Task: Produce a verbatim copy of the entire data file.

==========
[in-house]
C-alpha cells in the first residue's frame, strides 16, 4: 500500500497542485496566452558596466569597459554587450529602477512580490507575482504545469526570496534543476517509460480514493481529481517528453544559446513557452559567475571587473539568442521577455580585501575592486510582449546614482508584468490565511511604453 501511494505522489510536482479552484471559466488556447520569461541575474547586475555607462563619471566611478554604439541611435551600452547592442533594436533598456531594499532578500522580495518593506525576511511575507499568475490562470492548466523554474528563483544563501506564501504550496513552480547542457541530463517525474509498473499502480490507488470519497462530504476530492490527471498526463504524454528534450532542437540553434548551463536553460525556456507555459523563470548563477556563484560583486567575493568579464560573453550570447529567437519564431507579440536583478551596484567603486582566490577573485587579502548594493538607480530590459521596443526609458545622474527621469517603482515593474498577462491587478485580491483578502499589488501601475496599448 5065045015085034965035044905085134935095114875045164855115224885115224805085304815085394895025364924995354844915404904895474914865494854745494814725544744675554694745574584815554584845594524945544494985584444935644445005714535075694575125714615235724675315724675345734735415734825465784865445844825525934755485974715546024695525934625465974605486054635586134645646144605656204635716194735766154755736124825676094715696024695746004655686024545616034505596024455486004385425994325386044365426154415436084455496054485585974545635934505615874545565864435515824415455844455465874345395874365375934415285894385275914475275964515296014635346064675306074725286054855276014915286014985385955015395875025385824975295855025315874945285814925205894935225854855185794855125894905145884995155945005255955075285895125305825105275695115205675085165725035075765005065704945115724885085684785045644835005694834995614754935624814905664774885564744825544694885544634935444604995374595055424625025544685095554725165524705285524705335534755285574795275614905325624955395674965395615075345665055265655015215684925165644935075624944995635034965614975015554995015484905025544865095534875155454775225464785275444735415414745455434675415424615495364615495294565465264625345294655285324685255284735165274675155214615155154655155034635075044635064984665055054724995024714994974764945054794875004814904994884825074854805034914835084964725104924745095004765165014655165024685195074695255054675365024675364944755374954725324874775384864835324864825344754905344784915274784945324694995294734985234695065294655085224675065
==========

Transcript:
[in-house]
C-alpha cells in the first residue's frame, strides 16, 4: 500500500497542485496566452558596466569597459554587450529602477512580490507575482504545469526570496534543476517509460480514493481529481517528453544559446513557452559567475571587473539568442521577455580585501575592486510582449546614482508584468490565511511604453 501511494505522489510536482479552484471559466488556447520569461541575474547586475555607462563619471566611478554604439541611435551600452547592442533594436533598456531594499532578500522580495518593506525576511511575507499568475490562470492548466523554474528563483544563501506564501504550496513552480547542457541530463517525474509498473499502480490507488470519497462530504476530492490527471498526463504524454528534450532542437540553434548551463536553460525556456507555459523563470548563477556563484560583486567575493568579464560573453550570447529567437519564431507579440536583478551596484567603486582566490577573485587579502548594493538607480530590459521596443526609458545622474527621469517603482515593474498577462491587478485580491483578502499589488501601475496599448 5065045015085034965035044905085134935095114875045164855115224885115224805085304815085394895025364924995354844915404904895474914865494854745494814725544744675554694745574584815554584845594524945544494985584444935644445005714535075694575125714615235724675315724675345734735415734825465784865445844825525934755485974715546024695525934625465974605486054635586134645646144605656204635716194735766154755736124825676094715696024695746004655686024545616034505596024455486004385425994325386044365426154415436084455496054485585974545635934505615874545565864435515824415455844455465874345395874365375934415285894385275914475275964515296014635346064675306074725286054855276014915286014985385955015395875025385824975295855025315874945285814925205894935225854855185794855125894905145884995155945005255955075285895125305825105275695115205675085165725035075765005065704945115724885085684785045644835005694834995614754935624814905664774885564744825544694885544634935444604995374595055424625025544685095554725165524705285524705335534755285574795275614905325624955395674965395615075345665055265655015215684925165644935075624944995635034965614975015554995015484905025544865095534875155454775225464785275444735415414745455434675415424615495364615495294565465264625345294655285324685255284735165274675155214615155154655155034635075044635064984665055054724995024714994974764945054794875004814904994884825074854805034914835084964725104924745095004765165014655165024685195074695255054675365024675364944755374954725324874775384864835324864825344754905344784915274784945324694995294734985234695065294655085224675065